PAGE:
NYC waterfront property: Will new development consider climate change?
If ocean levels continue to rise, as climate change modelers predict, land that is now oceanfront will soon be ocean floor.
Is this the right time to be buying up waterfront land in Brooklyn and Queens? On the one hand, in the midst of a recession --- prices for good properties could be real low. This NYC Waterfront real estate article talks about some of the investment opportunities but note that climate change is barely mentioned but once in the article! In the year 2010, a new building could live on until the 22nd century! I thought that risk is an important part of evaluating the net rate of return on real estate? In Spring 2011, I will make my debut as a Professor at the UCLA Anderson School of Management and I will be teaching Real Estate Finance. We will discuss this case study!Skip to next paragraph
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Are these developers talking to Heidi Cullen about future sea level rise scenarios? Will the insurance companies charge them high premiums for building on this land? What precautions will they take against the rising risk of sea level rise? Could thousands of multi millionaires be trapped in new expensive condos located on a flooded coastal zone?
Here is a quote:
"But what Jeffrey E. Levine, the developer whose company is building the Edge, sees when he looks to the north are vast swaths of undeveloped land stretching along the Brooklyn and Queens waterfront.
“It is a great opportunity to buy land and warehouse it for development,” said Mr. Levine, the president of Levine Builders, which operates Douglaston Development, builder of the Edge.
Many other major developers, real estate lawyers and city officials are thinking along similar lines. Even with new construction slowed by a troubled financing environment, the groundwork is being laid for the next great phase of waterfront development in the city.
The Bloomberg administration recently unveiled a draft of a comprehensive waterfront plan, known as Vision 2020, that includes more than 500 prospective projects costing tens of millions of dollars. These range from efforts to increase access to the water for kayakers and canoeists, to measures to protect against rising sea levels resulting from climate change.
“Vision 2020 is a blueprint for the next 10 years and beyond that will change the way New Yorkers live for generations to come,” Amanda Burden, the director of the Department of City Planning, said in October at a public hearing on the report’s recommendations. She said that the goal was for the water to become the “sixth borough.” “The water should become a part of our everyday lives,” Ms. Burden declared.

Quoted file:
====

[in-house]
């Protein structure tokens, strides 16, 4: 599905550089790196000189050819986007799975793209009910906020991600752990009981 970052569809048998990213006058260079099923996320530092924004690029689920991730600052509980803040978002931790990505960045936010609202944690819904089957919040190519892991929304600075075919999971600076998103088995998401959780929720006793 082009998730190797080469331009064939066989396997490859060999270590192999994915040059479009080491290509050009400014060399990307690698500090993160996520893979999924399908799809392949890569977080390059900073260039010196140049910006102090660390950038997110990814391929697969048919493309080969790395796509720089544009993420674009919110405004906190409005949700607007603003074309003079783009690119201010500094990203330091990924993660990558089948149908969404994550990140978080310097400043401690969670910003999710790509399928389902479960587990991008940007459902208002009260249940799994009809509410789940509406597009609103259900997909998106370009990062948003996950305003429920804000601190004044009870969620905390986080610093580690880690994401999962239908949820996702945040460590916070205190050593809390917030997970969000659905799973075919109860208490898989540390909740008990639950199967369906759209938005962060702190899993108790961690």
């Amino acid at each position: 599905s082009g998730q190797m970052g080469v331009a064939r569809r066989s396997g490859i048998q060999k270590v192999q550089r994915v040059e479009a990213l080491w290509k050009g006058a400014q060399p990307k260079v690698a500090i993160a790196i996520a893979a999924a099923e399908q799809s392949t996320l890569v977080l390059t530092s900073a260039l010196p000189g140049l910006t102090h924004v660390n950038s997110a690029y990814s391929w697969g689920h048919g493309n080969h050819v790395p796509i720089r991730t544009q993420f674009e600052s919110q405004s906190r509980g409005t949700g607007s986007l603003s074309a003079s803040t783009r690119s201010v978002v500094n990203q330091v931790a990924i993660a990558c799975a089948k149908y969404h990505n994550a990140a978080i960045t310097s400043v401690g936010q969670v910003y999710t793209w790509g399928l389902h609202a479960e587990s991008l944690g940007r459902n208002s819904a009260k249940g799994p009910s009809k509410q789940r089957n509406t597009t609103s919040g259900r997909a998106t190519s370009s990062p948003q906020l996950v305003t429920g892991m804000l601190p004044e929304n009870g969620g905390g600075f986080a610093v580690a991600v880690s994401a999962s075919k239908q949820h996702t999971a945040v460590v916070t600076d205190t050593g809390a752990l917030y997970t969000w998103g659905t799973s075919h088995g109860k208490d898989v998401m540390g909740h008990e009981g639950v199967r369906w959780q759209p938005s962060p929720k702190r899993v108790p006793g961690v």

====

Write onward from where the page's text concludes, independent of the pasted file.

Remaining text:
Now, I agree that the water helps make NYC a "green city" but does Ms. Burden really want more people living near the water? How confident is she that this won't be a flood zone? What precautions will her agency require to minimize exposure to flood risk? Now the irony here is that rich people will live in this particular flood zone so maybe this is a type of "progressive public policy" to more equally share risk exposure? I'm so used to people telling me that the poor will face the most risk from climate change (and this statement is often true) but does this proposed development represent a salient counter-example?
There is a certain irony here that Mayor Bloomberg is simultaneously preparing NYC for climate change and encouraging more people to live in areas presumably at risk from climate change. Ideally, some climate change experts from Columbia Univ are being brought in to conduct a parcel by parcel analysis to determine how much sea level rise would need to be to seriously flood the new developments that the real estate developers are planning. Will these developers be required to take pro-active steps to protect their future buyers? They will take these steps if they believe that future buyers will bid less for these units because of their fear of flooding. If potential buyers are informed about the risks and fear the sea level rise probabilities, then the future Don Trumps here will have strong incentives to "climate proof" their new buildings but this raises the issue of whether engineers are up to the challenge of offsetting Mother Nature's blows.
The Christian Science Monitor has assembled a diverse group of the best economy-related bloggers out there. Our guest bloggers are not employed or directed by the Monitor and the views expressed are the bloggers' own, as is responsibility for the content of their blogs. To contact us about a blogger, click here. This post originally ran on greeneconomics.blogspot.com.